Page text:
Conduino: an affordable and accurate conductivity probe for density measurements in stratified flows
Joint project with Prof. Marco Carminati (Politecnico di Milano)
In stratified flow experiments, conductivity (combined with temperature) is often used to measure density. The probes typically used can provide very fine spatial scales, but can be fragile, expensive to replace, and sensitive to environmental noise. A complementary instrument, comprising a low-cost conductivity probe, would prove valuable in a wide range of applications where resolving extremely small spatial scales is not needed.
We propose using micro-USB cables as the actual conductivity sensors. By removing the metallic shield from a micro-B connector, 5 gold-plated microelectrodes are exposed and available for 2-wire or 4-wire measurements. These have a cell constant ∼550m–1, an intrinsic thermal noise of at most 30 pA Hz–1/2, as well as sub-millisecond time response, making them highly suitable for many stratified flow measurements. In addition, we present the design of a custom electronic board (Arduino-based and Matlab-controlled) for simultaneous acquisition from 4 sensors, with resolution (in conductivity, and resulting density) exceeding the performance of typical existing probes. The cost of components is less than $100 (excluding the cost of a PCB).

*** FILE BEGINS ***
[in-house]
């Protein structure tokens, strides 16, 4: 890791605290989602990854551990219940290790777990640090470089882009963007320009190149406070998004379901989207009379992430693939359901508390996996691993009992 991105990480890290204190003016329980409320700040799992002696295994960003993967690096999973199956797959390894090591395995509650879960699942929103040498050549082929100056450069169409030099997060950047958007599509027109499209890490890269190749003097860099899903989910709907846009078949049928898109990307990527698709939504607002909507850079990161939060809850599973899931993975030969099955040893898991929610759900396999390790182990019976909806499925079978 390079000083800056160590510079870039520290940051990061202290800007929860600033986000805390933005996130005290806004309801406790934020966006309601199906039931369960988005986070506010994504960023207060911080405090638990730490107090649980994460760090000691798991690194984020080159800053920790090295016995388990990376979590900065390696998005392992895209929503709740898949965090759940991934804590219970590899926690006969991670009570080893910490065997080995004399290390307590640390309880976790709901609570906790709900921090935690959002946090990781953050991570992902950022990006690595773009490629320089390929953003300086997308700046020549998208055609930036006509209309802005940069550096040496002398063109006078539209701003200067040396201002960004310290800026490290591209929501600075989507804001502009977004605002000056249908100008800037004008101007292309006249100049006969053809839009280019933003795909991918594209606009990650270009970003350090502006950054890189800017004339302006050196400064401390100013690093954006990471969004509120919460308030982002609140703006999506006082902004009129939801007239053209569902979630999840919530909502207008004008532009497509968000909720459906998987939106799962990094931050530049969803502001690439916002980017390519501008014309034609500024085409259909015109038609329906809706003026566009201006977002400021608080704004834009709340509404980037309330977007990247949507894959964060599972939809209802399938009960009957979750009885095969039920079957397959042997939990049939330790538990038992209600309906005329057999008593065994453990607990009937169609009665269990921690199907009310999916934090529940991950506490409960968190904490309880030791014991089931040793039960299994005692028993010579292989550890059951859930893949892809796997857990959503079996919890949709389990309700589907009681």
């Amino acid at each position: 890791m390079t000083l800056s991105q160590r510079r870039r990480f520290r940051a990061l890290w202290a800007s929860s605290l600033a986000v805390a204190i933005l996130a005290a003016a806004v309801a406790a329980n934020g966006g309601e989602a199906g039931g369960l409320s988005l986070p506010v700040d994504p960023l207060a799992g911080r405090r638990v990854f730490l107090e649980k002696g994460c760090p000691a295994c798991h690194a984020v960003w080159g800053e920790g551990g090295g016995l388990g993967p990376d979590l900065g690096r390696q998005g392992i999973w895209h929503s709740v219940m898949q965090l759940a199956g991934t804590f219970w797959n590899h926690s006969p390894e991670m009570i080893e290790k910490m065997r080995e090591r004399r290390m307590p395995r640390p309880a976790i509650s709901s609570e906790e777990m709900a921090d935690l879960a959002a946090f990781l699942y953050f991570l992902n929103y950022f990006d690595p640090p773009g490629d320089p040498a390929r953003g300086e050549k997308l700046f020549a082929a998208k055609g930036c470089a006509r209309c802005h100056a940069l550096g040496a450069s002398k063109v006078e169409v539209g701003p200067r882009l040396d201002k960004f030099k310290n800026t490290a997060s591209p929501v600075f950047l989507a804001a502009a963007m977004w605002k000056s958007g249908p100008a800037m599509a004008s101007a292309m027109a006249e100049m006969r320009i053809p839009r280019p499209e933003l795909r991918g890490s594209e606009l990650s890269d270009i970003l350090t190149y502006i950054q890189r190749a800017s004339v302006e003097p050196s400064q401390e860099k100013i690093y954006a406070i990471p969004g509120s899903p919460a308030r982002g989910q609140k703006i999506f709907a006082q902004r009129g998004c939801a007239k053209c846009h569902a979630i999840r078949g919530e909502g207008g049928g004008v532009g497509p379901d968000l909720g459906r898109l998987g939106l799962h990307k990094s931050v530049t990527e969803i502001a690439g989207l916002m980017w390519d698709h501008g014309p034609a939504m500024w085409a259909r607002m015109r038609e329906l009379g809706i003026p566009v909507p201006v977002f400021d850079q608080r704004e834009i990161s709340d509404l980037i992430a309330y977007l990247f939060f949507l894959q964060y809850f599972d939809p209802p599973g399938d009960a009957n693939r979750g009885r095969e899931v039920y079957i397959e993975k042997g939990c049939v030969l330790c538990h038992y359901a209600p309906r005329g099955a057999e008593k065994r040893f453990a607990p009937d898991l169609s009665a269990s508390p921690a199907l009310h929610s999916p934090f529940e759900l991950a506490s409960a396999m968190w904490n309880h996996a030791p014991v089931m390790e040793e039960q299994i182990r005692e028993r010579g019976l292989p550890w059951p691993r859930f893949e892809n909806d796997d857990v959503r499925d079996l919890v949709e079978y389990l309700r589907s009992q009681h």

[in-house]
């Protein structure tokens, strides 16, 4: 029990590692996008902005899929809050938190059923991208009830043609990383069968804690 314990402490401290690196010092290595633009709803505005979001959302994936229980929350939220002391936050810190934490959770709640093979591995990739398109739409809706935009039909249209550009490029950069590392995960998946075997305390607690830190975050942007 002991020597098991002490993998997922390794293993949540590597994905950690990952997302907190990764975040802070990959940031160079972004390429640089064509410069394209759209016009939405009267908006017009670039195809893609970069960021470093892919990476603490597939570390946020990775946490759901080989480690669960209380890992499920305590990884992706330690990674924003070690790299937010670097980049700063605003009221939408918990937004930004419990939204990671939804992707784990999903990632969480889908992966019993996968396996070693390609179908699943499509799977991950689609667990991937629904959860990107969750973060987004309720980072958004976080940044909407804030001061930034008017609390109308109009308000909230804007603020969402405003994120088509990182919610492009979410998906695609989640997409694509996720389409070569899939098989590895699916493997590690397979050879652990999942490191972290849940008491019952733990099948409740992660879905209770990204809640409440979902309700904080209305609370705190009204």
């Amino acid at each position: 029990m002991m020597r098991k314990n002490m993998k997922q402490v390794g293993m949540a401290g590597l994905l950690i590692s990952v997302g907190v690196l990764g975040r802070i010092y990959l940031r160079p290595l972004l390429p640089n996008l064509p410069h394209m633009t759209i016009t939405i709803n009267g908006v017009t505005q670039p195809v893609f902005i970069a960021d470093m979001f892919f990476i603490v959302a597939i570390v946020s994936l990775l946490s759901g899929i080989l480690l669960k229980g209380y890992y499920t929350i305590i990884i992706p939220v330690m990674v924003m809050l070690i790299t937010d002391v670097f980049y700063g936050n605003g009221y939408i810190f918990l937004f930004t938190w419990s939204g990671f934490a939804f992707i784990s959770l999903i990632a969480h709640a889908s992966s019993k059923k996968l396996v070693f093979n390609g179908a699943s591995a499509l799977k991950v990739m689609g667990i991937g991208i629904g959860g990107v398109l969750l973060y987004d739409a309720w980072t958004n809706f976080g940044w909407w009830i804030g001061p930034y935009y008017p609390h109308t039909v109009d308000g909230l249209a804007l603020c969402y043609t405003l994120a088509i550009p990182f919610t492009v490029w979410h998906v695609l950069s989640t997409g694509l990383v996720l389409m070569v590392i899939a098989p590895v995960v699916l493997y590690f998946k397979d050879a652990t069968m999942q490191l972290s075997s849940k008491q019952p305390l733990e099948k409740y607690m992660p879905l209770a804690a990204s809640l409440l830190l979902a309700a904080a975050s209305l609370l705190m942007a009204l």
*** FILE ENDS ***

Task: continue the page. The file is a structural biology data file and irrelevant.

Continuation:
The Conduino is described in our paper in Sensors and Actuators B. The Conduino was selected for a keynote presentation at the 2016 Eurosensors Conference, placing it in the top 1% of the contributions at the largest European meeting in the field.
To make your own Conduino, you can get complete drawings, a parts list and software from our repository: https://github.com/feslab/conduino.
If you are interested in a pre-assembled version, please email conduino [at] gmail [dot] com.
For the story behind the Conduino, head over to the UCSB Current.